The more materialistic individuals are, the more likely they are to view their family as an obstacle to work. This is the finding of a study published in the Journal of Occupational and Organizational Psychology.
Mark Promislo from Temple University, Philadelphia, USA and colleagues John Deckop, Robert Giacalone and Carole Jurkiewicz, carried out the study to investigate to what extent a person's materialistic values were linked to their experience of work-family conflict. Mark Promislo said: "Needs associated with materialistic values are far more likely to be attained through work, so it is possible that people who place a high value on income and material possessions feel that the family demands get in the way of their work time."
A total of 274 people replied to a questionnaire which asked to what extent their work demands interfered with their family responsibilities, and to what extent their family demands interfered with their work. They were also asked to complete a questionnaire that assessed how materialistic they were.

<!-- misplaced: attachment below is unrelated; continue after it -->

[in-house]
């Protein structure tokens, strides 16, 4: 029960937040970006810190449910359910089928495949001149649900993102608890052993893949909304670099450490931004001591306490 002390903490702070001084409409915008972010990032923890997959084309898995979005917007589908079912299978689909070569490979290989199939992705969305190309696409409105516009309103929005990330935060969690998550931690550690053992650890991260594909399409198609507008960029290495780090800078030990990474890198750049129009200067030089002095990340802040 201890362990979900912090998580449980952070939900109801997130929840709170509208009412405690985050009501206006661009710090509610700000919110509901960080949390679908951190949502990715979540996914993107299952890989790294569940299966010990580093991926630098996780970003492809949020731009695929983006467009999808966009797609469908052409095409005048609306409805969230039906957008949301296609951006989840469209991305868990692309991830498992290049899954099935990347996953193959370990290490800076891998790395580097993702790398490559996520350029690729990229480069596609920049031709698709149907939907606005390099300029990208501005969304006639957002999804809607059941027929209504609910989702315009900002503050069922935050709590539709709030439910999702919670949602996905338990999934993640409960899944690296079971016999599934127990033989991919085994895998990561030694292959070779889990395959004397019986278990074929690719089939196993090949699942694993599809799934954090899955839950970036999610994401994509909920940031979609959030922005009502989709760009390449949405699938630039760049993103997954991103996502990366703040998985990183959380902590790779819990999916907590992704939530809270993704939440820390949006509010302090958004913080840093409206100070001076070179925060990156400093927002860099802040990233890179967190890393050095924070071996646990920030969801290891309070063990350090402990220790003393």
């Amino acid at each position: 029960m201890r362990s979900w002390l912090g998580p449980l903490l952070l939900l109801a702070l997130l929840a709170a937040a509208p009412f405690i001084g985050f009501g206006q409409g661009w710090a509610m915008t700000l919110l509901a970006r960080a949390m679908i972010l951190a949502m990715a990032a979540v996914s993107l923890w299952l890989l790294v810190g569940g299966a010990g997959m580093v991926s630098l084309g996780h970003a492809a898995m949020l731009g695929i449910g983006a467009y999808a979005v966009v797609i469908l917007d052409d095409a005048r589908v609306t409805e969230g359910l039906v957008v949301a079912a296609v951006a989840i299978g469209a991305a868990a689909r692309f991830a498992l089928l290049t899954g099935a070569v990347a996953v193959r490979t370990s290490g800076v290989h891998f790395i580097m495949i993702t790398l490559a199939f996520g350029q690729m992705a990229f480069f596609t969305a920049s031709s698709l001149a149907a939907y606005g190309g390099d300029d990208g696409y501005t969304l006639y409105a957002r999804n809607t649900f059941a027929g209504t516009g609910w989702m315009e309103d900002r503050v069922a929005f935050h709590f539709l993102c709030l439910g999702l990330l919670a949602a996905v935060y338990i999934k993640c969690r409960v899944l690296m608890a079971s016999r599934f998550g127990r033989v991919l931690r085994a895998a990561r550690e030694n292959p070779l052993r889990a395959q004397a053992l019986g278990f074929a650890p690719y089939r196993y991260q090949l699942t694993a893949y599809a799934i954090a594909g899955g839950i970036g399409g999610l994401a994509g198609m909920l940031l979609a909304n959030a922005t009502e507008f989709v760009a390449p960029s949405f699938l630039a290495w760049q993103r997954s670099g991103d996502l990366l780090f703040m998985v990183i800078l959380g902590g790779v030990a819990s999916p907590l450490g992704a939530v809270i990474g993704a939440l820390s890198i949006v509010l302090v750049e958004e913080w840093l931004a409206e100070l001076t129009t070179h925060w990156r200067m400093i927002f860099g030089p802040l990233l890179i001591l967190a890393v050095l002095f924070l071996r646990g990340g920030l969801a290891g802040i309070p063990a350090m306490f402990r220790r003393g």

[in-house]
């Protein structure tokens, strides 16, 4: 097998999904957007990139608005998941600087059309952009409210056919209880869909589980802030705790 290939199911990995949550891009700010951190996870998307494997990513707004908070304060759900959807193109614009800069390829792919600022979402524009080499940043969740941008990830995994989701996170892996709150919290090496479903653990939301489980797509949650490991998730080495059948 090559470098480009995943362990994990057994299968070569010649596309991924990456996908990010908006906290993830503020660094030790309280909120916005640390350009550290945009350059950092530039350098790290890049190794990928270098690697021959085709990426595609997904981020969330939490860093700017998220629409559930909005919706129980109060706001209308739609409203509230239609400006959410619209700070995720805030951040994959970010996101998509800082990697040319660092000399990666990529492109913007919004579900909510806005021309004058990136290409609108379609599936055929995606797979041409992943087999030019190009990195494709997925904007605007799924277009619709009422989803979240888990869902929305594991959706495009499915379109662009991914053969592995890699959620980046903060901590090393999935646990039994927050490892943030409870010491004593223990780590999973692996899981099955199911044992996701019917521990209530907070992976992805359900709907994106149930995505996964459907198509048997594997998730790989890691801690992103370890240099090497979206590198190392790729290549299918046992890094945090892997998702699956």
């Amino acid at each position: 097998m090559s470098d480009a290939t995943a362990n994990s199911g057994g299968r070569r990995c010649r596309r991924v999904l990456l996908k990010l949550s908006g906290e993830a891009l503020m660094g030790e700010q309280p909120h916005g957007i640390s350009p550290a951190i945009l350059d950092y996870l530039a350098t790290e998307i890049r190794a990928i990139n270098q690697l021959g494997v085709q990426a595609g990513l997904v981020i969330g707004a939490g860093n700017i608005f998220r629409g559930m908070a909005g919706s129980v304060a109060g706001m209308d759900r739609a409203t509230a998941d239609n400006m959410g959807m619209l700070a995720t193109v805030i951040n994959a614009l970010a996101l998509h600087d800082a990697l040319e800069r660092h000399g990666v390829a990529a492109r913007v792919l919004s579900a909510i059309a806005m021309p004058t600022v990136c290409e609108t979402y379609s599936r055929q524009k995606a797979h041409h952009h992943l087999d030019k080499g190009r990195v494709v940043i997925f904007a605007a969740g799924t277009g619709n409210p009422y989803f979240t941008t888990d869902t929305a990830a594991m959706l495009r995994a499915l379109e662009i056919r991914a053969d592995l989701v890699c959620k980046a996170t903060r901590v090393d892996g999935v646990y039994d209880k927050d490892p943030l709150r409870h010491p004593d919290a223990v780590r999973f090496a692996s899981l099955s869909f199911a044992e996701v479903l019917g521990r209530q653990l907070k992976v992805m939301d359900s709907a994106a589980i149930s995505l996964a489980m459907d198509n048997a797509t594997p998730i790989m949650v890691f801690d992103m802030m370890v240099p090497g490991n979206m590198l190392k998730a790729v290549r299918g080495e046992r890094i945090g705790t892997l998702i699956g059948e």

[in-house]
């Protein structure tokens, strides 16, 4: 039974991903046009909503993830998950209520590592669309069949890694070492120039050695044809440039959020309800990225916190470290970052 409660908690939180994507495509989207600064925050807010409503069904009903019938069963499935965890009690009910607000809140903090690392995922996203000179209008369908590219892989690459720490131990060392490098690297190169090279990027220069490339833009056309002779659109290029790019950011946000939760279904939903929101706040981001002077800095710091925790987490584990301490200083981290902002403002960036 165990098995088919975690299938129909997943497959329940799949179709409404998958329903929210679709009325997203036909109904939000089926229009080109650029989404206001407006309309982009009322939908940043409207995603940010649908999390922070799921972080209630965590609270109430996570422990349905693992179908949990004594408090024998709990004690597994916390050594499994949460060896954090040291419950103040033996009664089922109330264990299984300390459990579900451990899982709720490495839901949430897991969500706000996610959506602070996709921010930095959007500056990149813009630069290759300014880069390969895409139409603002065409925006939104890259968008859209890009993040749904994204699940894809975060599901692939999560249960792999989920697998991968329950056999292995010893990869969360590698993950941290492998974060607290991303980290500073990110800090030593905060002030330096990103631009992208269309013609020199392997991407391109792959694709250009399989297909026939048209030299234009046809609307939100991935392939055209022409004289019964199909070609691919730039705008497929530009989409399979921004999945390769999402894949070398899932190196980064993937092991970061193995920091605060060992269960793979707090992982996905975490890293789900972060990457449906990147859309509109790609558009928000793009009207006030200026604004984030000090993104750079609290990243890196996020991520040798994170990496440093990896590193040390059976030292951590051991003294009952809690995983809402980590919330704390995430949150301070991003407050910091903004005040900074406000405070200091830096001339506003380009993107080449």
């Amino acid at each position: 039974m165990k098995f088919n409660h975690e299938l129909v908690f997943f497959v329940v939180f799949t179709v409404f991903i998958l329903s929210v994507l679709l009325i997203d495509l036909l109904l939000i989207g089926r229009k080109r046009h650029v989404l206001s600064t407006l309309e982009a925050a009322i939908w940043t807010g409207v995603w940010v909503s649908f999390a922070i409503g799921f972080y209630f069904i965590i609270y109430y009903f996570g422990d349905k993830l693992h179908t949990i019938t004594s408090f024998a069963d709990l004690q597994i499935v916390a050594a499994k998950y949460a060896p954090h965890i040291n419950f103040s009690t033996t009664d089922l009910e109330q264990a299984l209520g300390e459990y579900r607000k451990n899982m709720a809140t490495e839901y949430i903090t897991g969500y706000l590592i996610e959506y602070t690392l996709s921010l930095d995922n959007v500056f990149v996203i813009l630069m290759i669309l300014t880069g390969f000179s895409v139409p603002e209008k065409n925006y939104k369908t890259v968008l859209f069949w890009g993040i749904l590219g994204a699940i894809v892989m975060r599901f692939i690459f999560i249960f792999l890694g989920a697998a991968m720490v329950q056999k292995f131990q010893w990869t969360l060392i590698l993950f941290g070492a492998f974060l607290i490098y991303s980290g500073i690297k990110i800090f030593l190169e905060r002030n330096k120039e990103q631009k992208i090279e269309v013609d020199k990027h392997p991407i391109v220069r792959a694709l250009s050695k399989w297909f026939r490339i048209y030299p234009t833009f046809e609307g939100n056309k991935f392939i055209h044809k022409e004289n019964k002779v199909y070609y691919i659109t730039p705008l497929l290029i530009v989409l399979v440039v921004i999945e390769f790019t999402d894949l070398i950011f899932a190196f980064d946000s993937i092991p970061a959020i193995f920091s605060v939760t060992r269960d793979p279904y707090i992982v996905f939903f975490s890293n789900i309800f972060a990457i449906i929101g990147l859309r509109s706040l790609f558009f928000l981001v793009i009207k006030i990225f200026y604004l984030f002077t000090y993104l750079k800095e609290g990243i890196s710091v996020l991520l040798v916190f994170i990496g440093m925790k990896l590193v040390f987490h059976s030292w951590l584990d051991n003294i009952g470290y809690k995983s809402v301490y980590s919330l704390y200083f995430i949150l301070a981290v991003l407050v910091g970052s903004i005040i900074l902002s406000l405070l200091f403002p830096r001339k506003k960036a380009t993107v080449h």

Materialism was significantly associated with the measures of family interference with work, and also their experience of work-overload -- the perception of having too many things to do and not enough time to do them.
Mark Promislo continued: "Highly materialistic people pour their efforts into work as this produces tangible materialistic rewards -- money and possessions. They therefore see any obstacle to work -including their family, as disruptive. This finding adds 'work-family conflict' to the already long list of the negative effects of materialistic values on personal well-being."
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